Many thanks to SPD Detective Everett Edwards for his information-packed presentation about stolen goods at our March 25th meeting!
For those of you who missed it or would like a quick recap and some additional information, see the links below.
- West Seattle Blog, WSBWCN 3/25/14 meeting coverage
- Pawn Shop regulations from Seattle Police Department’s website
- Stolen metal / metal recycling – note that stolen jewelry, trophys, copper wire and other items without serial numbers often end up at metal recyclers; they have a shorter (5-day) waiting period.
- Seattle Channel video – scroll to midpoint in the program, approx. 12 minutes in (2002)
- King5 report on Pawn Shop sting (2012)
Our key takeaways:
- Check the pawn shops 30 days after the thieves have likely pawned the items. Before then, the items aren’t allowed to be displayed publically.
- Do look online on pawn shop websites, as they may “pre-sale” items that are subject to the 30-day hold, even though those items aren’t yet available.
- Craigslist, Ebay, Amazon, etc. are also very good places to search since the pawn shops are under more scrutiny than they are.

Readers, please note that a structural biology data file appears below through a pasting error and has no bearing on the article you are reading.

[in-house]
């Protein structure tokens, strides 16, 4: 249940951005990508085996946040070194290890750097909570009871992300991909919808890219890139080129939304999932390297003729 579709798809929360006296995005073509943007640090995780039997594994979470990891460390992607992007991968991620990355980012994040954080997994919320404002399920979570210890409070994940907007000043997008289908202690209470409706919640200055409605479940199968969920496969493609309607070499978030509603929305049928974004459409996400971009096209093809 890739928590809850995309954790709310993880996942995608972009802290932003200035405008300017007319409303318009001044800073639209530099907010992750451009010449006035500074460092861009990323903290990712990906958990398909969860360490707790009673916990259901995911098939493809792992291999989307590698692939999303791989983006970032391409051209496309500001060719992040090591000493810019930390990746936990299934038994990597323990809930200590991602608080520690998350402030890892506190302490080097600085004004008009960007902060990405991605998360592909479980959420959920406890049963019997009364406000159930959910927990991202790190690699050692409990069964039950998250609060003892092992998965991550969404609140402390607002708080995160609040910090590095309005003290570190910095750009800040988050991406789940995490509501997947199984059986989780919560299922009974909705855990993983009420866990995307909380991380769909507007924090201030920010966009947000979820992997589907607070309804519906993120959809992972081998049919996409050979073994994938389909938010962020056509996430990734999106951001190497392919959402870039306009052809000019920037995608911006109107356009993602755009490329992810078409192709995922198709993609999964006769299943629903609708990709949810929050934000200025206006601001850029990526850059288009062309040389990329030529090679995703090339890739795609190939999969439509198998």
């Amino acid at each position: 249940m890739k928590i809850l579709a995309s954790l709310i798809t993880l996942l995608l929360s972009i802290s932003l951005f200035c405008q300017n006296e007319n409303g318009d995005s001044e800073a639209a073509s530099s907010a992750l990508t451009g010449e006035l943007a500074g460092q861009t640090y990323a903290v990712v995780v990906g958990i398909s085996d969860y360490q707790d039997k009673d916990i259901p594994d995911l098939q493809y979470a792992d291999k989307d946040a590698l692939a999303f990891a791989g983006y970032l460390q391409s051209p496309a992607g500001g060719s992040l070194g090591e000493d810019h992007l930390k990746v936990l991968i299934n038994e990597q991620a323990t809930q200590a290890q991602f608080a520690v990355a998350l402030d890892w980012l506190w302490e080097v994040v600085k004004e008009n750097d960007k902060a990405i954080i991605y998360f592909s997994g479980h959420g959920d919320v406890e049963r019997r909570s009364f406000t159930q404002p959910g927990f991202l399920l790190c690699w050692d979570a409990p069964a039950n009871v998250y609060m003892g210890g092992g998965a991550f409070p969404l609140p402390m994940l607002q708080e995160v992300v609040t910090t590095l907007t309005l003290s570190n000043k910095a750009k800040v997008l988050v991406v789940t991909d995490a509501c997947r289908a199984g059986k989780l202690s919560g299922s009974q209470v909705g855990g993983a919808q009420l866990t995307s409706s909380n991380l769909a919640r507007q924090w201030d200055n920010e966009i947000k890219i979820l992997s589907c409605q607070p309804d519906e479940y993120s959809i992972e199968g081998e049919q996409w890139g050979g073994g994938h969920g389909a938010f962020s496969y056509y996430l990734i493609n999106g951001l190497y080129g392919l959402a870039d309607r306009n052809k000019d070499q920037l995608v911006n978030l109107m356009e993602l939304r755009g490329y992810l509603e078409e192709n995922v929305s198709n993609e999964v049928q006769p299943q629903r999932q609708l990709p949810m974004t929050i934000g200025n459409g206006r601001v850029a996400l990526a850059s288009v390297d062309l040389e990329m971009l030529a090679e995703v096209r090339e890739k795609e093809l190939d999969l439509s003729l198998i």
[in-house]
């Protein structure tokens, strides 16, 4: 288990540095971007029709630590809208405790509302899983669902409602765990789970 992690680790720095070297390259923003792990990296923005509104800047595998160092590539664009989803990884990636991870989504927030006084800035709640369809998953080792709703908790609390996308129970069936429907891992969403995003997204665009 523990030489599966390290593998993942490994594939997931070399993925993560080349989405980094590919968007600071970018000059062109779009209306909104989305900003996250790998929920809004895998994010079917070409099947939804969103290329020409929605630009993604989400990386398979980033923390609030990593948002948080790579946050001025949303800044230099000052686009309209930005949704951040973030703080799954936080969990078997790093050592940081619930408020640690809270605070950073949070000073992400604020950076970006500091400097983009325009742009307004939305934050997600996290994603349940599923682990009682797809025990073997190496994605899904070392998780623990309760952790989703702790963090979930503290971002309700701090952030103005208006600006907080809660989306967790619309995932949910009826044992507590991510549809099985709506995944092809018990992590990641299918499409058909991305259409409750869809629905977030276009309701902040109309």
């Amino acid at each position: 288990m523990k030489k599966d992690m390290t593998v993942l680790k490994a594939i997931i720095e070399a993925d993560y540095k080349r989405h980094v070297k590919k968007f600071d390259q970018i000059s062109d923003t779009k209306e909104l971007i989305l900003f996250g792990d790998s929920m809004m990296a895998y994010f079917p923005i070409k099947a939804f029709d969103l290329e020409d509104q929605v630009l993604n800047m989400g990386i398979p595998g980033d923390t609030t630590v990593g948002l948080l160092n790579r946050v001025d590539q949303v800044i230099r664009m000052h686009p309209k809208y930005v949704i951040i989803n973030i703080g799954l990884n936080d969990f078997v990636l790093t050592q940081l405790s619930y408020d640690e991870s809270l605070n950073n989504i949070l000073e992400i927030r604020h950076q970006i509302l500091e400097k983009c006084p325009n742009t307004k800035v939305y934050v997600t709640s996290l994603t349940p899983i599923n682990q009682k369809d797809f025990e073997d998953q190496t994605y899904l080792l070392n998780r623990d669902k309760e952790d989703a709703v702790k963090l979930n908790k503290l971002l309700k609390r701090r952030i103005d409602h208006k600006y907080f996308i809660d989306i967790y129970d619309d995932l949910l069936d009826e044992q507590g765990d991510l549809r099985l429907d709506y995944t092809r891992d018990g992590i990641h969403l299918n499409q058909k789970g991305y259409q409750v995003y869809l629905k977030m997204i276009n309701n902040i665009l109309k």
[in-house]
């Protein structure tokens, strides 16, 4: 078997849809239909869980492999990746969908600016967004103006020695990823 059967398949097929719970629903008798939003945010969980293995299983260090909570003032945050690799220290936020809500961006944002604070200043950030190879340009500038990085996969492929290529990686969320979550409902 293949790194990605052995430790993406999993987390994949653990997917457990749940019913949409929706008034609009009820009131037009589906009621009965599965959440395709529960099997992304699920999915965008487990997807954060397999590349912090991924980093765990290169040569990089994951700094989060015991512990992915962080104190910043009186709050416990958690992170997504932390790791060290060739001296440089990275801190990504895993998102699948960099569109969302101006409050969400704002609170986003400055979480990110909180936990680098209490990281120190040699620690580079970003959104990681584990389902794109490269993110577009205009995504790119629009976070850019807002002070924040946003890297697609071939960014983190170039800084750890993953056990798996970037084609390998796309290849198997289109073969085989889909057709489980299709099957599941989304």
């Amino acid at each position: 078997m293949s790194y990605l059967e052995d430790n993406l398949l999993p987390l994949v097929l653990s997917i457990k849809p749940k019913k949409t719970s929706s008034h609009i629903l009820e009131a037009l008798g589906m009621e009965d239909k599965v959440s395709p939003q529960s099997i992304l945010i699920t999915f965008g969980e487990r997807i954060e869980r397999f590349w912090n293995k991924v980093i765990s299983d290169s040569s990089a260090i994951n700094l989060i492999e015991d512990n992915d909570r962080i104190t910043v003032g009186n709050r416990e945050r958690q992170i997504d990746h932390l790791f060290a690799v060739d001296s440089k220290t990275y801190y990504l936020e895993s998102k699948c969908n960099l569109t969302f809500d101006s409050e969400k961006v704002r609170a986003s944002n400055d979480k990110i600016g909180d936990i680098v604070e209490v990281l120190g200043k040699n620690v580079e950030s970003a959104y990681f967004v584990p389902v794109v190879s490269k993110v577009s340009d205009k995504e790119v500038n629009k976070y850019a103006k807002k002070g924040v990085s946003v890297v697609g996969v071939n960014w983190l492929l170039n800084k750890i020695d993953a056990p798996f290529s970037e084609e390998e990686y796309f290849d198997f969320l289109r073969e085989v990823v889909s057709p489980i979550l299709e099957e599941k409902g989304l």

- If you see your items in a pawn shop, on Craigslist or another site, notify the police (don’t try to confront the seller yourself).
While many stolen goods are recovered, they are often not always reunited with those who have lost them because of the following.
- Do you have photos of your jewelry and other non-serialized items? These can help with recovery, especially if your items have any distinctive marks on them.
- What is unique about your stolen items? A less-than-honest pawn shop could just generically describe a gold ring that has been pawned; if your missing gold ring is engraved or somehow visually identifiable from other gold rings, a photo and a more detailed description can help with getting it back.
- Did the burglars get your electronics too? For insurance purposes, as well as for recovery purposes, it’s helpful to store serial numbers and photos of your property “in the cloud” or somewhere other than on a computer that could be taken in a burglary.